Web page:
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Manuscript Releases Volume Twelve : Page 85

16. Means for God's Work To Be Appropriated Evenly

The question is to be carefully considered. Am I to take the stewardship of thousands of pounds, and invest this money in objects that will require just as much more money to sustain them? Are there not interests of vast importance in missionary lines that should be helped by part of these donations? Shall I erect in America building after building, as memorials, while my brethren are laboring in fields which are without one standard or memorial? Has God designed that I shall have such large supplies, while others are toiling without conveniences, without the means to advance the work of God in new fields?

Shall I erect buildings, gathering to myself all the means I can to do a class of medical -missionary work in my part of the vineyard, adding constantly to my facilities, when one half of this money, appropriated more evenly, would set in operation a work which would greatly advance the kingdom of God? While my brethren are laboring without facilities, shall I add building to building because some have confidence in my management?

Thus was this matter placed before me. God sent me to Australia. Here I have worked, parting with all I have received in royalties to advance the work. I was instructed by the Lord to say to A, You are swaying altogether too heavily in one line of work. It is not after the counsel of God that so much means shall be absorbed in America. There are other portions of His vineyard which are to be worked. Call to the men in America, call to Dr.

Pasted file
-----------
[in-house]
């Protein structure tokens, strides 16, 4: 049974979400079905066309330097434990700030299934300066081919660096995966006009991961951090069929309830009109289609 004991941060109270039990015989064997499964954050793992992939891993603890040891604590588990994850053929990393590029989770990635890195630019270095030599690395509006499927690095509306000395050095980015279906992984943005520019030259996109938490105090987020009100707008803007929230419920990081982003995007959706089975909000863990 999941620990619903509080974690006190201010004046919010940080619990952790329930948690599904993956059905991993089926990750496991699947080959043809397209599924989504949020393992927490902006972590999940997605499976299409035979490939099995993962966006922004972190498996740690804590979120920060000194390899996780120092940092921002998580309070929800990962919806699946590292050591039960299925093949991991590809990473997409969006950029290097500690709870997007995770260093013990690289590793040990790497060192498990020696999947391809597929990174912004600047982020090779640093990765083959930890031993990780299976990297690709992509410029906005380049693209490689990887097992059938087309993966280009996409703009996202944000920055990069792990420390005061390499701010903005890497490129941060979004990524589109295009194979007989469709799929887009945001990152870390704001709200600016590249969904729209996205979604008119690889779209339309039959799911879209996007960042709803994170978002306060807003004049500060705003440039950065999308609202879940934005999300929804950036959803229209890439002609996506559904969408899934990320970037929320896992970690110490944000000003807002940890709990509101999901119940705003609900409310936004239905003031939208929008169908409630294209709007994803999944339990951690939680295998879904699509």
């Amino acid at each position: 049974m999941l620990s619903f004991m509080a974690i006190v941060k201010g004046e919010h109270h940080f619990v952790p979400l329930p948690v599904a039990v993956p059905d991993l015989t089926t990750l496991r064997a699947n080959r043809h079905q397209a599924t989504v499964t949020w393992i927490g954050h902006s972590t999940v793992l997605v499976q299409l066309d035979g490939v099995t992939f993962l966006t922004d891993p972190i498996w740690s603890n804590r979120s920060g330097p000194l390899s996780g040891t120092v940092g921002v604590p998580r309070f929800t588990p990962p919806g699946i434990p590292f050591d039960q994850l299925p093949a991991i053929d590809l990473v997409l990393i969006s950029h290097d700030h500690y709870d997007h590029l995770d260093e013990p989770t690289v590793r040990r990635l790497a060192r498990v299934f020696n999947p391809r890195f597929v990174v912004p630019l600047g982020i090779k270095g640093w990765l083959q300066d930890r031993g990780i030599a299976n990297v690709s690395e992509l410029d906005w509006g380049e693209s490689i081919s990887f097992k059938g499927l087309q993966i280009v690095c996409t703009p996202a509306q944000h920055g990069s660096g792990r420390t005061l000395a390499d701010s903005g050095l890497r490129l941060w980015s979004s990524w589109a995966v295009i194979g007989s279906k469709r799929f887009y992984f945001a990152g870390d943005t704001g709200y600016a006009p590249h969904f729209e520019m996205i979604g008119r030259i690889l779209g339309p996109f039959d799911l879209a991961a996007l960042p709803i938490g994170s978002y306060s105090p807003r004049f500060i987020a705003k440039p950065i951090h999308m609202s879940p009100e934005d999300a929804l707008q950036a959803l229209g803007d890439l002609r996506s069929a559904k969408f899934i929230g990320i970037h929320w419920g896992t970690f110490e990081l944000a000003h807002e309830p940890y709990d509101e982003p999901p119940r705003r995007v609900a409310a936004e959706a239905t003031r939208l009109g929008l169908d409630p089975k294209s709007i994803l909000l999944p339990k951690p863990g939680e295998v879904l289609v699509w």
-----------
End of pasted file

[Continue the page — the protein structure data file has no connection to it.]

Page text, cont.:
Kellogg, for the help which they should give to build up the work in places where I have sent My experienced workers. They need the facilities which are so abundantly provided in America. Call upon those in South Africa. Let them understand that Australia should have part of the means which have flowed into America. The donations received should be distributed in accordance with the necessities of the field. If this were done, Australia would stand more evenly with America. We would be able to send forth educated workers.--Letter 175, 1899, pp. 3, 4. (To Philip Wessels, Nov. 4, 1899.) White Estate Washington, D. C. June 15, 1982